In the case before us it is clearly shown that over a period of fourteen years the lessor could have had access and raised these various questions that are raised herein in an attempt to void this lease, but that she did not do so until after the option to purchase was executed. This comes too late and the relationship of the parties by the exercise of this optional right under the terms of this lease has now changed from that of landlord and tenant to that of vendor and purchaser, so any breach of the terms of the lease prior to the exercise of this option cannot now for the first time be brought in in an effort to void the terms of the option.

Thus we conclude that where the lease provided that notice be given prior to the end of the term of the right to exercise an option to purchase and such notice was given within the terms of the lease it is an acceptance of a continuing offer to sell and created a contract of sale which under the terms of this contract had a particular date set for its consummation, that is the ending of the lease, to-wit, April 30, 1960. The relationship of the parties changed upon the unconditional acceptance of the continuing offer to sell. For the reasons stated herein the decree of the Chancellor will be reversed and the demurrer sustained.

The parties to the contract herein were competent to contract and entered into this contract fairly and understandingly without fraud and for a consideration and thus it is that when parties thus contract the courts are not concerned with the wisdom or folly of their contract. We might ask ourselves this pertinent question. How is the contractor damaged by the contractee when the damage claimed here of waste is to the freehold, and when the contractee exercises his right of purchase given in this contract by purchasing the freehold *399 for a price for the freehold which is agreed upon before any damage is done?

On Petition To Rehear.

There has been presented to us a courteous, forceful and dignified petition to rehear herein.

We are fully satisfied, after again reviewing the record, our opinion, briefs herein, and reading other authorities that the question now presented was fully answered in our original opinion.

The petitioner says in this petition to rehear that: "Your petitioner insists, however, that the real question for determination is whether or not the option to purchase in the lease has in fact been exercised by the lessee." The answer to this question is contained in the last paragraph of the lease, which is:

"In order to exercise the option herein provided, the lessee shall give to lessor notice of its determination to exercise the option not more than one year nor less than ninety days prior to the termination of the lease, * * *"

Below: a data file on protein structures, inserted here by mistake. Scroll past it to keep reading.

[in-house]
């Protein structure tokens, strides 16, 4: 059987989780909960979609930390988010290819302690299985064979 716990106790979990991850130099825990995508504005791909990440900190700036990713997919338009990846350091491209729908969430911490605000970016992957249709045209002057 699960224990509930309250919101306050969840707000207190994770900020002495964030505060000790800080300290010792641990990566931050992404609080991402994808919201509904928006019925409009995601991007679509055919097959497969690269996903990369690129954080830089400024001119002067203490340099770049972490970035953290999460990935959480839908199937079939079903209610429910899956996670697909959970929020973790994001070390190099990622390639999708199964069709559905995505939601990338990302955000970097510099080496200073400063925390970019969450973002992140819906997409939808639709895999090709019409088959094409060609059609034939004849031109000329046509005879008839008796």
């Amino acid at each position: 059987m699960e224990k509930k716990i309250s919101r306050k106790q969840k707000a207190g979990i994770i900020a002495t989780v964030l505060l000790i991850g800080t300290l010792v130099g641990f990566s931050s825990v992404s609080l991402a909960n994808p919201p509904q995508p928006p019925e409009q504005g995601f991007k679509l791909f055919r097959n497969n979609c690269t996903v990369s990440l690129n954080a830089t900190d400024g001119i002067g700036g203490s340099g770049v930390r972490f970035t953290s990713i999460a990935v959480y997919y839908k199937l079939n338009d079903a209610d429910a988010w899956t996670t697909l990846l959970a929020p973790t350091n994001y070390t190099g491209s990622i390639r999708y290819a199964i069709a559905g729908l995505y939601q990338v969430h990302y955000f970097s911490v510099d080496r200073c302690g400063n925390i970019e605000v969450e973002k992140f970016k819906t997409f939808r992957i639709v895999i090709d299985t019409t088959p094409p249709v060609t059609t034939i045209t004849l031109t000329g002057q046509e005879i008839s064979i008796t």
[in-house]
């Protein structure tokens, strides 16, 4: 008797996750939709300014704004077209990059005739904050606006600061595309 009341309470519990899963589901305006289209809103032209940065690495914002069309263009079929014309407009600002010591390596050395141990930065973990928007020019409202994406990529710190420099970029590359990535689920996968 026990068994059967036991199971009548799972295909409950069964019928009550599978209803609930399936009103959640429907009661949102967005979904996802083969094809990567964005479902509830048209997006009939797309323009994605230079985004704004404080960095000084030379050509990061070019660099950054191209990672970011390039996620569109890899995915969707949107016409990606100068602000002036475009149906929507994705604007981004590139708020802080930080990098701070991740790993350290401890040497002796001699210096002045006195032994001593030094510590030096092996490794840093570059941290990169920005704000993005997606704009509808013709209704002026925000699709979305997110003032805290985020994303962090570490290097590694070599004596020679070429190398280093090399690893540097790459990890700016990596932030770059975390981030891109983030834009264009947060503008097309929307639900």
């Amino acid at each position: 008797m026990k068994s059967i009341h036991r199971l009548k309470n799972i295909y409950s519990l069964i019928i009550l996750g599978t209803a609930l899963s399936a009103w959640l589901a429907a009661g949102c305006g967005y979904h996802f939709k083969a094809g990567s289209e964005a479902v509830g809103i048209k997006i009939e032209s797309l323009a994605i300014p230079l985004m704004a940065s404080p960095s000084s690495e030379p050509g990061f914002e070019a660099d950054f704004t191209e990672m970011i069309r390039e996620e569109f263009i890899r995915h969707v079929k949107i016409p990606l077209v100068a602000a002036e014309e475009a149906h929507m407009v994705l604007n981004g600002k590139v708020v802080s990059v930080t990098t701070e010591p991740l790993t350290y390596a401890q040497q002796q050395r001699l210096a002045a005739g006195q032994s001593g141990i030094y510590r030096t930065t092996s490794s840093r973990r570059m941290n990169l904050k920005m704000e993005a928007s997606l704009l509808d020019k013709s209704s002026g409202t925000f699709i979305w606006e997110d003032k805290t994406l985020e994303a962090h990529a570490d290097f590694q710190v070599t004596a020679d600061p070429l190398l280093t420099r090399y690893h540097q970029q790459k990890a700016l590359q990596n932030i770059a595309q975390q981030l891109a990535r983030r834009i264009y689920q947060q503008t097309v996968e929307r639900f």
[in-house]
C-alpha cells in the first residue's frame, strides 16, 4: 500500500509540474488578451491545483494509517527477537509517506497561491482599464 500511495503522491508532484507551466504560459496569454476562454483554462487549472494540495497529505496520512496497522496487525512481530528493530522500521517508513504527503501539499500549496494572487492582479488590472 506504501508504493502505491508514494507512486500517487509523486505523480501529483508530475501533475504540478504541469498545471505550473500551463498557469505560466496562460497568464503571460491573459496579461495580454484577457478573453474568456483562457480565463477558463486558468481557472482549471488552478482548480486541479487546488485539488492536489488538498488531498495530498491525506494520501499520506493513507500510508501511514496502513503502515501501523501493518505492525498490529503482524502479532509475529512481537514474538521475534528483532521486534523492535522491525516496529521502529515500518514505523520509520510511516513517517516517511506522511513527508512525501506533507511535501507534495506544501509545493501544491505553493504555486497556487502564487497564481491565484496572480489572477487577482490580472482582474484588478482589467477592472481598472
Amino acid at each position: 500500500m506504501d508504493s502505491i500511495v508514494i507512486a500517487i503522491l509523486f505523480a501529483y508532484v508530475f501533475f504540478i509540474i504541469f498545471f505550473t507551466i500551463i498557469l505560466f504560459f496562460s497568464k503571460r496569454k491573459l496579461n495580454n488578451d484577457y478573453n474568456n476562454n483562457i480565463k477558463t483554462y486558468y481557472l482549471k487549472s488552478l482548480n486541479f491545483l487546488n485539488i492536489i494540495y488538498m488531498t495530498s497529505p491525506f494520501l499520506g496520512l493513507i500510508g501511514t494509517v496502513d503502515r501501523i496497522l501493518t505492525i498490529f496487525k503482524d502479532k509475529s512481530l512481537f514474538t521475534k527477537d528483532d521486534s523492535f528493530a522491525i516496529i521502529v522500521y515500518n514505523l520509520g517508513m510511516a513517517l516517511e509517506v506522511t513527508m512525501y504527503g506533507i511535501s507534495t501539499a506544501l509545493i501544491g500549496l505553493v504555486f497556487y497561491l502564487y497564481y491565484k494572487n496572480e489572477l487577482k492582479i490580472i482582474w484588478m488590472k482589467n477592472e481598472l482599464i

The answer to this petition to rehear on the question said to have been overlooked by us is contained in the case cited by the petitioner on the petition to rehear of Lake Shore Country Club v. Brand, 339 Ill. 504, 171 N.E. 494, 502, in this language:

"By `exercise of such privilege and option' the parties plainly referred to the time of election. The right to elect under an option contract is the right to convert an option into a binding promise, and an election is the act which so converts the unilateral contract into a bilateral one. The right of the optionee to elect continues for the full period of time unless prior to its expiration he surrenders or fails to comply with the option. The right of an election in an optionee is the right to bring the parties into an agreement binding upon each. Clearly, therefore, the exercise of the privilege and option is the act which converts the option into a binding promise. The sufficiency of the election must be determined at the time of the exercise of such privilege and option and by the terms of the option contract itself. James on Option Contracts, § 839."

In this Lake Shore case it is true that the court held that the option had not been exercised because of previous defaults which, of course, voided the lease contract, and in voiding it the option contract was likewise voided. In the case now before us though the factual situation is entirely different from that in the Lake Shore case. For reasons expressed in the original opinion, we held that this lease contract and likewise the option contract contained therein was not breached in effect prior to the time of the exercise of the option.

In Snead v. Wood, 24 Ga. App. 210, 100 S.E. 714, 715, 101 A.L.R. 1433, 1439, the Georgia Court held:

"* * * `the mere giving of a timely unconditional notice' that the optionee `had elected to purchase the land at the price on the terms stated in the option contract' was an exercise of an option contained in a lease which provided that the lessee should have the `option' to purchase the property `at the expiration' of the lease for a specified sum, * * *"

The court further said:

"* * * The `exercise', of an option to purchase is merely the election of the optionee to purchase. The elements of the act commonly called `exercising the option' are: First, the decision of the optionee to purchase the property under the terms of the option; and, second, the communication of this decision to the optionor within the life of the option. An election * * * involves merely the giving of notice thereof to the optionor." *400 "* * * if the option contains no stipulation that the whole or any part of the purchase price must be so paid, and provides for notice merely, and contemplates that the price shall be paid after the act of election, when the deed is tendered, the option can be legally exercised without the payment or tender of any part of the purchase price."

The Pennsylvania Court in Atlas Portland Cement Co. v. Am. Brick & Clay Co., 280 Pa. 449, 124 A. 650, 652; 101 A.L.R. 1438, has in very unmistakable terms answered the question as posed and as is set forth by the quotation from the lease above in this language:

"Acceptance in writing was the only thing necessary to make a binding contract of sale; * * *."

In United Farmers' City Market, Inc. v. Donofrio et al., 43 Ariz. 35, 29 P.2d 144, 147, that court said:

"Such acceptance completes the contract, exhausts the option, and estops the purchaser from subsequently repudiating it or choosing the other alternative. Castle Creek Water Co. v. Aspen, 10 Cir., 146 F. 8, 8 Am.Cas. 600. This is equally true of a lease with option to purchase. Monihon v. Wakelin, 6 Ariz. 225, 56 P. 735; Swanston v. Clark, 153 Cal. 300, 95 P. 1117."

We think that what we said in the original opinion and what we have said herein is a complete answer to the propositions as raised by the appellee herein. The result is that the petition to rehear must be denied.